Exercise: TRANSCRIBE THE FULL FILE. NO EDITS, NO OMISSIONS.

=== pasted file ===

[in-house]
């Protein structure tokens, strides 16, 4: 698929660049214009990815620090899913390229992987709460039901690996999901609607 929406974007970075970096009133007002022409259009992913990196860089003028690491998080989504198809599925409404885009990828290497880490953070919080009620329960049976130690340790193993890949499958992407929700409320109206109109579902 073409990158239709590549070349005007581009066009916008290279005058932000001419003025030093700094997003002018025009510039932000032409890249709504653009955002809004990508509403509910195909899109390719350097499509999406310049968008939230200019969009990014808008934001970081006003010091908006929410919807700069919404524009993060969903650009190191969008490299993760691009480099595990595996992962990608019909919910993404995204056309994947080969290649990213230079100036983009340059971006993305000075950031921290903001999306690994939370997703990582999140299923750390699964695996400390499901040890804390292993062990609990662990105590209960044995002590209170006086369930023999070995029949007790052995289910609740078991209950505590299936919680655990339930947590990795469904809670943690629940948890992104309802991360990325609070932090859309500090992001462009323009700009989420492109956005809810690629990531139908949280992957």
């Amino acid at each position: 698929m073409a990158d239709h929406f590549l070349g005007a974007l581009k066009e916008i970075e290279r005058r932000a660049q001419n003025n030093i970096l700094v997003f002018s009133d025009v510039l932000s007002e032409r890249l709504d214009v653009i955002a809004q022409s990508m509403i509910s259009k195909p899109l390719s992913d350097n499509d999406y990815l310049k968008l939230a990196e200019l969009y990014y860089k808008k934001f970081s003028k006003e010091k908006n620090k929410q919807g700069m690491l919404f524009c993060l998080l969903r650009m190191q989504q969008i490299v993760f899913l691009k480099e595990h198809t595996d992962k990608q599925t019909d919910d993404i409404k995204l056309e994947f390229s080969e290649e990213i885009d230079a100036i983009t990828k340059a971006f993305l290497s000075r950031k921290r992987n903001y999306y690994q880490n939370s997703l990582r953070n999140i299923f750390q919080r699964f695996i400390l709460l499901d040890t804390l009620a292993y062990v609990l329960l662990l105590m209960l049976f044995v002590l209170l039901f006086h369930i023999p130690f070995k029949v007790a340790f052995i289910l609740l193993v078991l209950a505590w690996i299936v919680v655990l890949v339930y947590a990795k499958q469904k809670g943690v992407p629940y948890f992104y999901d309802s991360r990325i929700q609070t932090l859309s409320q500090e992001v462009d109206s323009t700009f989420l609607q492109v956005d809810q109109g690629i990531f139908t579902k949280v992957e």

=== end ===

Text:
[in-house]
């Protein structure tokens, strides 16, 4: 698929660049214009990815620090899913390229992987709460039901690996999901609607 929406974007970075970096009133007002022409259009992913990196860089003028690491998080989504198809599925409404885009990828290497880490953070919080009620329960049976130690340790193993890949499958992407929700409320109206109109579902 073409990158239709590549070349005007581009066009916008290279005058932000001419003025030093700094997003002018025009510039932000032409890249709504653009955002809004990508509403509910195909899109390719350097499509999406310049968008939230200019969009990014808008934001970081006003010091908006929410919807700069919404524009993060969903650009190191969008490299993760691009480099595990595996992962990608019909919910993404995204056309994947080969290649990213230079100036983009340059971006993305000075950031921290903001999306690994939370997703990582999140299923750390699964695996400390499901040890804390292993062990609990662990105590209960044995002590209170006086369930023999070995029949007790052995289910609740078991209950505590299936919680655990339930947590990795469904809670943690629940948890992104309802991360990325609070932090859309500090992001462009323009700009989420492109956005809810690629990531139908949280992957």
């Amino acid at each position: 698929m073409a990158d239709h929406f590549l070349g005007a974007l581009k066009e916008i970075e290279r005058r932000a660049q001419n003025n030093i970096l700094v997003f002018s009133d025009v510039l932000s007002e032409r890249l709504d214009v653009i955002a809004q022409s990508m509403i509910s259009k195909p899109l390719s992913d350097n499509d999406y990815l310049k968008l939230a990196e200019l969009y990014y860089k808008k934001f970081s003028k006003e010091k908006n620090k929410q919807g700069m690491l919404f524009c993060l998080l969903r650009m190191q989504q969008i490299v993760f899913l691009k480099e595990h198809t595996d992962k990608q599925t019909d919910d993404i409404k995204l056309e994947f390229s080969e290649e990213i885009d230079a100036i983009t990828k340059a971006f993305l290497s000075r950031k921290r992987n903001y999306y690994q880490n939370s997703l990582r953070n999140i299923f750390q919080r699964f695996i400390l709460l499901d040890t804390l009620a292993y062990v609990l329960l662990l105590m209960l049976f044995v002590l209170l039901f006086h369930i023999p130690f070995k029949v007790a340790f052995i289910l609740l193993v078991l209950a505590w690996i299936v919680v655990l890949v339930y947590a990795k499958q469904k809670g943690v992407p629940y948890f992104y999901d309802s991360r990325i929700q609070t932090l859309s409320q500090e992001v462009d109206s323009t700009f989420l609607q492109v956005d809810q109109g690629i990531f139908t579902k949280v992957e």